Stories from our Information & Referral office
Our Information and Referral staff offer assistance of diverse kinds to our clients: help with getting all the financial assistance they are entitled to, help in finding affordable housing, and help to secure needed supports for independent living, to name just a few.
Val Zwicker and Nicola Zorkin are the two trained and experienced staff members working in our Information & Referral office. To give a better idea of the kind of service they provide, here are three of many stories that have occurred in the past couple of months. The names have been changed to protect confidentiality:
1) Overcoming a housing crisis: After many years in her Victoria home, Alice, a woman with a major disability and living on a very modest income, learned that her landlord was selling the building she lived in. With the high rental prices in Victoria, she feared that she would soon be homeless, and came to the VDRC in despair. Val suggested they formulate an action plan to give her the best chances of finding her a place in the city’s limited stock of subsidized housing. With the help of a friend who acted as an advocate for her, Alice followed the plan, which took a systematic and often personal approach to registering at all the public and private providers of affordable accommodation, and following up on all possible leads. It worked: over the summer she secured the kind of housing she needed, and moved in November.
2) Restoring full assistance benefits, getting life back on track: Jim, a homeless young man with a disability, came into our offices seeking help to understand why the Ministry of Social Development, over a year before, had begun deducting nearly $200 each month from his benefits. He had phoned the department six times to find out the reason, but could not get a satisfactory explanation.
Val helped Jim make a “supported phone call” to the Ministry. Val regularly conducts such calls with clients, in part to coach them in effective methods for conducting this kind of conversation on their own.
The Ministry worker they spoke with discovered that the monthly deduction had started due to an error made during a computer system change the previous year. The worker authorized an immediate payment to restore two month’s incorrect deductions, and promised to look into it further re-payments. After a week, the Ministry authorized retroactive payments for the whole period, amounting to over $2000.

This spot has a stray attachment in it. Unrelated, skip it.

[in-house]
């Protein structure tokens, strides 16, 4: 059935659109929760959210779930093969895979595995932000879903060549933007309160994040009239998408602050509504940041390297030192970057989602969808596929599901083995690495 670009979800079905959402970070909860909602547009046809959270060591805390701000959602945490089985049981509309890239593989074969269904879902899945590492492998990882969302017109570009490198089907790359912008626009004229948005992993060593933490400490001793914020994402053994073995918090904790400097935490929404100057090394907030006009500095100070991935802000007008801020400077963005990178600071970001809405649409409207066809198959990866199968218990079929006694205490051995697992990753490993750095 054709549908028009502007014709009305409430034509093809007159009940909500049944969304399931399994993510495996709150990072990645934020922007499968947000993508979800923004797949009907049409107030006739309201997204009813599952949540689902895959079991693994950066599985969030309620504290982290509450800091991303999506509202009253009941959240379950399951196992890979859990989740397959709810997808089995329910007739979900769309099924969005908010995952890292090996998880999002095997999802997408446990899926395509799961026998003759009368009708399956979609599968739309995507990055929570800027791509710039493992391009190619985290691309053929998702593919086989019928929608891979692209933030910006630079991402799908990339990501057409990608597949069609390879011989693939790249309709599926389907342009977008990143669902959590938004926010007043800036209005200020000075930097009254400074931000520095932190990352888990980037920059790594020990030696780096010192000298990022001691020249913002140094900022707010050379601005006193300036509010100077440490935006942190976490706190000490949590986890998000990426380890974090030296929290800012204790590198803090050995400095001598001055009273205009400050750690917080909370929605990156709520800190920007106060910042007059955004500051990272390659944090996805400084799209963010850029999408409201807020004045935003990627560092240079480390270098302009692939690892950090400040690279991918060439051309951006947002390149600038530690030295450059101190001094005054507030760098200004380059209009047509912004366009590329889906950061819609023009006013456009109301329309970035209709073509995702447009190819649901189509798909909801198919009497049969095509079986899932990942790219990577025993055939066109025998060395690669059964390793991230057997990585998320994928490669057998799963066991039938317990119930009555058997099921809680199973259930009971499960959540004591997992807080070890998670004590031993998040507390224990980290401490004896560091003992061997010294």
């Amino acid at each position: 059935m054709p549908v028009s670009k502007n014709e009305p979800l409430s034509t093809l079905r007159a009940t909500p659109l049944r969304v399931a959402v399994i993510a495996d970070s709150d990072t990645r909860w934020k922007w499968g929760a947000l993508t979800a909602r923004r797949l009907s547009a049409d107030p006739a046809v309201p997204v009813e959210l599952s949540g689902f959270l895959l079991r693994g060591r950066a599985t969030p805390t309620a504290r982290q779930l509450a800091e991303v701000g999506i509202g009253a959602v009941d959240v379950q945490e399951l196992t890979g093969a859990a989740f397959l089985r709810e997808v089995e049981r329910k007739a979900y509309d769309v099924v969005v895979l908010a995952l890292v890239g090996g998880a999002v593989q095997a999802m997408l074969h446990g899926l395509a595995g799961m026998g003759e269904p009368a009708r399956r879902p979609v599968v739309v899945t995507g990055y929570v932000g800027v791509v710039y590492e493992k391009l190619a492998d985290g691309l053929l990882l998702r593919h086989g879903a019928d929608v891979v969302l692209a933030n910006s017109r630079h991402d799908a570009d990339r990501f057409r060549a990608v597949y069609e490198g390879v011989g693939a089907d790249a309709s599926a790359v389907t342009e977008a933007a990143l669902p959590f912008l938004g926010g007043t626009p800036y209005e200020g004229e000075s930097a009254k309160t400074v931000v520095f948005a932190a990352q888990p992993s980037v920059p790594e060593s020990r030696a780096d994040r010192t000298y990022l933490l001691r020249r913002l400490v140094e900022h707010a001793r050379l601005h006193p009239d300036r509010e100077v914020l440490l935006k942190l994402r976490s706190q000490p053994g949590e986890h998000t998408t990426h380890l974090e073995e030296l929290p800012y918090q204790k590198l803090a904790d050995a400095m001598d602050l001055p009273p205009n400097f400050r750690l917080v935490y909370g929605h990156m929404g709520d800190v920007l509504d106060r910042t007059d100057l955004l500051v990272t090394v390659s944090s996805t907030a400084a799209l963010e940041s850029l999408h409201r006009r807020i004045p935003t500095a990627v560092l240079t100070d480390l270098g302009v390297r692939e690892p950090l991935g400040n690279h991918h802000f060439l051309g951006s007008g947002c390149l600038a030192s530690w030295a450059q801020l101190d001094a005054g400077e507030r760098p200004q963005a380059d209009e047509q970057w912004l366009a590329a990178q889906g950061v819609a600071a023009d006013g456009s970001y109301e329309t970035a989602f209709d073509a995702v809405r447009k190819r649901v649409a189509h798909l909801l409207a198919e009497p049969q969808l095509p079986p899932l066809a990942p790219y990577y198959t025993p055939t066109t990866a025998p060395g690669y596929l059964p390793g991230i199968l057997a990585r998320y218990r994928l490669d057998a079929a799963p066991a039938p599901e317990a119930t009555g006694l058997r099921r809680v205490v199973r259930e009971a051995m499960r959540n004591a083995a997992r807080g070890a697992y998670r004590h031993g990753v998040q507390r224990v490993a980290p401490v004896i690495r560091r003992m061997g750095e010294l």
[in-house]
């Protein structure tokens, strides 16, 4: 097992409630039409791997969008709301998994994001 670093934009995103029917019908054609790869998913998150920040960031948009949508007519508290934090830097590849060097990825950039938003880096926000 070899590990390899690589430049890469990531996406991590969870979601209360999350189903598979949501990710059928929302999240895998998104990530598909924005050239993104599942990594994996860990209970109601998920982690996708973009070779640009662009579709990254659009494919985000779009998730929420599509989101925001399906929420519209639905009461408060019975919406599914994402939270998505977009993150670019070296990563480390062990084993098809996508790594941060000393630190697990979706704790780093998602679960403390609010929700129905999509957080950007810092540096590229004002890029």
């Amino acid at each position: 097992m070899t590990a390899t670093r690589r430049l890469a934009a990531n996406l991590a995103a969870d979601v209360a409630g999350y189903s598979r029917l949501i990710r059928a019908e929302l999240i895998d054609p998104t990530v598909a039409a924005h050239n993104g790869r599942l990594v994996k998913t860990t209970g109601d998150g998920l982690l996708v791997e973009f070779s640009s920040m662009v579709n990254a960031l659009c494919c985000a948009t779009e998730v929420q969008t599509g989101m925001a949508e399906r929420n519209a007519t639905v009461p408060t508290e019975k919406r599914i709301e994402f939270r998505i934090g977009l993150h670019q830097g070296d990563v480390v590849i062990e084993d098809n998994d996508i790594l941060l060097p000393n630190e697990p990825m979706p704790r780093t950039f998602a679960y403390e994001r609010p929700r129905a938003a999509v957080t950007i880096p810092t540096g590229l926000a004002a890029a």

Feeling encouraged by this turn of events and also by an action plan he worked out with Val to get long-term housing; Jim has found temporary, but stable, accommodation and has announced his plan to return to school and get his high school equivalency.
3) Discovery of entitlement to additional assistance: Neil, seriously injured 20 years ago and receiving a very low level of disability assistance, contacted the VDRC for help in exploring how he could improve his financial situation. Due to memory loss from the injury and shyness, however, he had missed five appointments set up with Val.
Finally, after two months, he came in. After a discussion Val advised him that he qualifies for financial benefits from another level of government– benefits that will double his income and make his life much more financially manageable.
She also discovered that he is entitled to benefits from the Registered Disability Savings Plan (RDSP). This program offers a yearly grant of up to $1000 in the form of a savings bond, without requiring the recipient to deposit their own money in the bank. (For those who have money to save, the RDSP also will match money put into a savings account by up to three to one.)